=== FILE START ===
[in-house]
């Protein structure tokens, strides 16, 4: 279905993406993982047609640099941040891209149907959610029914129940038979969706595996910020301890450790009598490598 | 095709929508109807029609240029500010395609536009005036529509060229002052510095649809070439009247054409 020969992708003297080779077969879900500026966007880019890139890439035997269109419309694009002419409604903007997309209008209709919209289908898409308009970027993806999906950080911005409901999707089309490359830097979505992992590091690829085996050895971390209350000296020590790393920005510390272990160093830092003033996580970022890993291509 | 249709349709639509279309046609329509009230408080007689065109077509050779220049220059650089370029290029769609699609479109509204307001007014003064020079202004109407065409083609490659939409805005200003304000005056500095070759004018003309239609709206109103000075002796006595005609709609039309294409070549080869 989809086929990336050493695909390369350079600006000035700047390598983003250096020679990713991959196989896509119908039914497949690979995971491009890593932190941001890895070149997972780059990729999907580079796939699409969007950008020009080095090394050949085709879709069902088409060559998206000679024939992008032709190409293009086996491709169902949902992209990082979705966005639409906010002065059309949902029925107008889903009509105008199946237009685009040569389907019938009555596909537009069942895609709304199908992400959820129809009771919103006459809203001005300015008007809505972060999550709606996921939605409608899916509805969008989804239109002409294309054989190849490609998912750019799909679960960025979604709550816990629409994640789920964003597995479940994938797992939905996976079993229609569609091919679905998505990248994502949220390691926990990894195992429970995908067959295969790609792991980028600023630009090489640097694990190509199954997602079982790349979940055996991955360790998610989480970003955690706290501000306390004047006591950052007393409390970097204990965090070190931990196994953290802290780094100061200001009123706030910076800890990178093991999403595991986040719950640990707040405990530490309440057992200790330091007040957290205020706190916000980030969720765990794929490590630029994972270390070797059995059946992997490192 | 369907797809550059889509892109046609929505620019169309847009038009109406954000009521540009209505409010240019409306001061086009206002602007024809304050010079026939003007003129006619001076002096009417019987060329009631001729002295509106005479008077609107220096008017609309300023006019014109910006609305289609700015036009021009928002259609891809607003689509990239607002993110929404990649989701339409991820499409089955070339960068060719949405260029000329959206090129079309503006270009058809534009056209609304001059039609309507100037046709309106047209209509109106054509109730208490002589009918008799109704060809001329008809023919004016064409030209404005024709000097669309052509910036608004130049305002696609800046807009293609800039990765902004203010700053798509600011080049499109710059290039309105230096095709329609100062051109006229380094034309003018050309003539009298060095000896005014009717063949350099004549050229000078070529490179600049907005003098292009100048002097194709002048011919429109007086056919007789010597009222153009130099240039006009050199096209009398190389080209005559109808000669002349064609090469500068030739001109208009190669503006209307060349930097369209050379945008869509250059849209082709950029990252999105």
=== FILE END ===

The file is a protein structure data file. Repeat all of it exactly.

[in-house]
């Protein structure tokens, strides 16, 4: 279905993406993982047609640099941040891209149907959610029914129940038979969706595996910020301890450790009598490598 | 095709929508109807029609240029500010395609536009005036529509060229002052510095649809070439009247054409 020969992708003297080779077969879900500026966007880019890139890439035997269109419309694009002419409604903007997309209008209709919209289908898409308009970027993806999906950080911005409901999707089309490359830097979505992992590091690829085996050895971390209350000296020590790393920005510390272990160093830092003033996580970022890993291509 | 249709349709639509279309046609329509009230408080007689065109077509050779220049220059650089370029290029769609699609479109509204307001007014003064020079202004109407065409083609490659939409805005200003304000005056500095070759004018003309239609709206109103000075002796006595005609709609039309294409070549080869 989809086929990336050493695909390369350079600006000035700047390598983003250096020679990713991959196989896509119908039914497949690979995971491009890593932190941001890895070149997972780059990729999907580079796939699409969007950008020009080095090394050949085709879709069902088409060559998206000679024939992008032709190409293009086996491709169902949902992209990082979705966005639409906010002065059309949902029925107008889903009509105008199946237009685009040569389907019938009555596909537009069942895609709304199908992400959820129809009771919103006459809203001005300015008007809505972060999550709606996921939605409608899916509805969008989804239109002409294309054989190849490609998912750019799909679960960025979604709550816990629409994640789920964003597995479940994938797992939905996976079993229609569609091919679905998505990248994502949220390691926990990894195992429970995908067959295969790609792991980028600023630009090489640097694990190509199954997602079982790349979940055996991955360790998610989480970003955690706290501000306390004047006591950052007393409390970097204990965090070190931990196994953290802290780094100061200001009123706030910076800890990178093991999403595991986040719950640990707040405990530490309440057992200790330091007040957290205020706190916000980030969720765990794929490590630029994972270390070797059995059946992997490192 | 369907797809550059889509892109046609929505620019169309847009038009109406954000009521540009209505409010240019409306001061086009206002602007024809304050010079026939003007003129006619001076002096009417019987060329009631001729002295509106005479008077609107220096008017609309300023006019014109910006609305289609700015036009021009928002259609891809607003689509990239607002993110929404990649989701339409991820499409089955070339960068060719949405260029000329959206090129079309503006270009058809534009056209609304001059039609309507100037046709309106047209209509109106054509109730208490002589009918008799109704060809001329008809023919004016064409030209404005024709000097669309052509910036608004130049305002696609800046807009293609800039990765902004203010700053798509600011080049499109710059290039309105230096095709329609100062051109006229380094034309003018050309003539009298060095000896005014009717063949350099004549050229000078070529490179600049907005003098292009100048002097194709002048011919429109007086056919007789010597009222153009130099240039006009050199096209009398190389080209005559109808000669002349064609090469500068030739001109208009190669503006209307060349930097369209050379945008869509250059849209082709950029990252999105």